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As Minnesota nonprofits cancel fundraisers and face a shortage of volunteers, local foundations are stepping up to launch emergency funds to try and ensure that nonprofits can provide food and other critical services to a growing number of needy people during the coronavirus outbreak.

On Wednesday, the Minnesota Council on Foundations and the St. Paul & Minnesota Foundation announced its new Minnesota Disaster Recovery Fund, a nearly $4.4 million statewide fund backed by 28 foundations — from the Women's Foundation of Minnesota in Minneapolis to the Blandin Foundation in Grand Rapids, Minn. The money will go to six Minnesota Initiative Foundations and other grant-makers to support residents, small businesses and nonprofits.

"The needs are obviously evolving in ways we could never have imagined," said Susie Brown, who heads the Minnesota Council on Foundations. "We just want to be part of the solution."

In St. Paul, the Otto Bremer Trust created a new $50 million fund this week for Minnesota, Wisconsin, North Dakota and Montana nonprofits and organizations to help provide emergency funding, loans and lines of credit.

And in Minneapolis, the Greater Twin Cities United Way started a COVID-19 fund this week to support food and housing services for people in need, while the Headwaters Foundation for Justice is trying to raise $1 million this week to support community organizing and other efforts to advocate for sick leave and prevent housing evictions, especially among low-income people of color, who face wider health and education disparities.

Headwaters Executive Director Maria De La Cruz said the public health crisis is "shedding light on how our institutions … are not set up for people most impacted by oppression."

Minnesota has more than 9,000 nonprofits with a record 385,000 workers, making up 13.3% of the state's workforce, according to the Minnesota Council of Nonprofits. Many of those nonprofits help vulnerable groups — from older adults to a record number of homeless people. The coronavirus is hitting them especially hard as they cancel fundraisers and fear big donors will decrease giving after the stock market plunge.

Gov. Tim Walz ordered all Minnesota restaurants and bars to shut down on-site dining as of Tuesday evening. But on Wednesday, some chefs were back to work after Second Harvest Heartland, the state's largest food bank, announced a $5 million initiative to pay now-shuttered restaurants to prepare meals for people in need. The initiative, called Minnesota's Central Kitchen, so far includes three dining companies — Chowgirls Killer Catering, Restaurant Alma and the Bachelor Farmer. The takeout meals will be distributed by Loaves and Fishes, which has 30 dining locations in the state.

Second Harvest is trying to raise $5 million more to prepare and distribute 10,000 emergency food boxes to low-income people across the state. So far, Blue Cross Blue Shield of Minnesota has pledged $750,000 to both efforts, and Second Harvest CEO Allison O'Toole said she was "burning up the phone lines asking for help" from other contributors.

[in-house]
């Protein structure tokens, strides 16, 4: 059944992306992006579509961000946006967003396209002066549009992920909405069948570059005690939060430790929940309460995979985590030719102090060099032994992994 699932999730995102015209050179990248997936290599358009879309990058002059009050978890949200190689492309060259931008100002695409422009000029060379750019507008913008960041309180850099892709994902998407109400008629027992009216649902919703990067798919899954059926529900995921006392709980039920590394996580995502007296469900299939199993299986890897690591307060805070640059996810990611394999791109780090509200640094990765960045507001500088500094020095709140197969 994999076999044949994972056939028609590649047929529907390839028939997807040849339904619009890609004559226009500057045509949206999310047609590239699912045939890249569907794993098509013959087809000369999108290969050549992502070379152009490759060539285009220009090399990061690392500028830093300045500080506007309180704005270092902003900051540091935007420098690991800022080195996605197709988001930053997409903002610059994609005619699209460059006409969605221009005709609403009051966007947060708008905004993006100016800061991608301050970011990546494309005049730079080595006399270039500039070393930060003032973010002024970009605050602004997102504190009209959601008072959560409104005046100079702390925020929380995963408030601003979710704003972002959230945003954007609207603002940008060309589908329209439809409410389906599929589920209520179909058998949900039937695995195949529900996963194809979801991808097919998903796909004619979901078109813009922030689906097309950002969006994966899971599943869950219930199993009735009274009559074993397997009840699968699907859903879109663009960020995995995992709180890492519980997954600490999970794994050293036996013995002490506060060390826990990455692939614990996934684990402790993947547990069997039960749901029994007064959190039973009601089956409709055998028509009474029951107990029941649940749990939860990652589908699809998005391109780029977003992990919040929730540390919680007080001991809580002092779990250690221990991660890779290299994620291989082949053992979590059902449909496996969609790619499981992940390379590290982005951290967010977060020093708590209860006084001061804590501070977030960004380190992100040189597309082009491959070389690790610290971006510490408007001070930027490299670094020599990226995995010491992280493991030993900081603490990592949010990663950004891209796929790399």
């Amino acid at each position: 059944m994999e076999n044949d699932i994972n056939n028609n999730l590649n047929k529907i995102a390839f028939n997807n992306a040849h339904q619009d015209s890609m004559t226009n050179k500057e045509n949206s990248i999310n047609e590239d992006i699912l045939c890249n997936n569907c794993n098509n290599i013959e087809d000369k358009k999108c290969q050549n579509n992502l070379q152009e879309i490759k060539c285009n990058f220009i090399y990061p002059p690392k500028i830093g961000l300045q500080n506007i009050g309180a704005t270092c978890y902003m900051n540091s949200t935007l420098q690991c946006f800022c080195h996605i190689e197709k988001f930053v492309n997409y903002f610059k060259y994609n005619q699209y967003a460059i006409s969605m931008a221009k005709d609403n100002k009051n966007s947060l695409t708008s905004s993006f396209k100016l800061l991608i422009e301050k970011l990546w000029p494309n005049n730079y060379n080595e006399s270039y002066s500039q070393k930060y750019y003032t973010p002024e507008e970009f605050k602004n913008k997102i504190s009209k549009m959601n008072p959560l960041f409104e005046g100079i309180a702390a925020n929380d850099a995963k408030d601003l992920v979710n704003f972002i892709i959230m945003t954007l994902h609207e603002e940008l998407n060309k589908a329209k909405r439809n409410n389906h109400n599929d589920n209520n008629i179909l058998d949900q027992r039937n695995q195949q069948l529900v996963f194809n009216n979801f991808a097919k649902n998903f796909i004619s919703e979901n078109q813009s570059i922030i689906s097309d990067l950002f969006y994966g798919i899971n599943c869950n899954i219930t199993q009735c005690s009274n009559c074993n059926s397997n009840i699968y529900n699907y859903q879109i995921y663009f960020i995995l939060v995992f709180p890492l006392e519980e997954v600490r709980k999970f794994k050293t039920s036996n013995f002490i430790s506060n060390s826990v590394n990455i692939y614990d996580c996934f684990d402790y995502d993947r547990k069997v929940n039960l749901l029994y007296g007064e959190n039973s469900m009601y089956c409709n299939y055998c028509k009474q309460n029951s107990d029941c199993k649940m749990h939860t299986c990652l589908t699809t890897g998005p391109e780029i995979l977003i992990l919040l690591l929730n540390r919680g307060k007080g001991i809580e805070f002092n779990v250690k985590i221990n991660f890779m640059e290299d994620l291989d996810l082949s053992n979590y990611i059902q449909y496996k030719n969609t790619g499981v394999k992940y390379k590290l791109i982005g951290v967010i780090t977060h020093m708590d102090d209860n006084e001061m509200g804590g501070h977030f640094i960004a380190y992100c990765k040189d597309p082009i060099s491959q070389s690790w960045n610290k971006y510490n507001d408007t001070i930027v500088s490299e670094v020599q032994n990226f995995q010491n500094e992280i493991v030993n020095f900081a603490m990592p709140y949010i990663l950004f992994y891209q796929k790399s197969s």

"It is go-time around here," O'Toole said. "The number of neighbors in need facing food insecurity is growing rapidly. We're seeing our numbers go through the roof. This is an opportunity for the entire community to come together to fuel this effort."

Second Harvest, which relies on thousands of volunteers to help pack meals at its warehouses, shut down its volunteer center Tuesday due to the coronavirus outbreak and instead is buying more pre-boxed meals. The food bank delivers to food shelves, many of which are seeing double the demand from a week ago, O'Toole said.

Second Harvest leaders want restaurants and corporate cafeterias, which also shut down as companies shift to remote work, to donate food through Second Harvest's MealConnect app — which links organizations' surplus food to charities. The app, which is already getting unprecedented interest, was started a couple of years ago by Feeding America with $1 million from Minnesota-based General Mills.

In Minneapolis, the Greater Twin Cities United Way, which has canceled events through mid-April, is also fielding an increase in calls to its statewide resource hotline. Residents looking for food or housing support can text MNCOVID to 898-211 or call 211.

Rural residents, nonprofits and businesses may be affected more by the outbreak and the closures over time.

"Rural communities could lag behind a bit in terms of the impact, but it could be potentially more long-lasting because there are fewer resources," said Diana Anderson, CEO of the Southwest Initiative Foundation in Hutchinson, Minn.

In Little Falls, Minn., the Initiative Foundation activated a Central Minnesota Emergency Relief and Recovery Fund, seeded with $20,000 from the foundation.

Nonprofits are also losing revenue during the outbreak.

From the Minnesota Historical Society's sites to the Minnesota Children's Museum and Science Museum of Minnesota, nonprofits have closed, losing admission revenue.

Spring is also a critical time for nonprofit galas and annual fundraisers, which are now in limbo during the outbreak, when large gatherings are prohibited. Some are getting creative. On Saturday, a masquerade gala in Minneapolis that was supposed to draw 700 people in support of the nonprofit Minnesota Independence College and Community moved online with a live video. It still raised more than $300,000.

Glen Fladeboe, a fundraising consultant, had 120 nonprofit events scheduled this spring that are now canceled or postponed. He said some nonprofits are still asking for donations online, concerned about declines in giving this year because of the outbreak and resulting financial crisis.

"The community needs to rally behind these nonprofits," he said.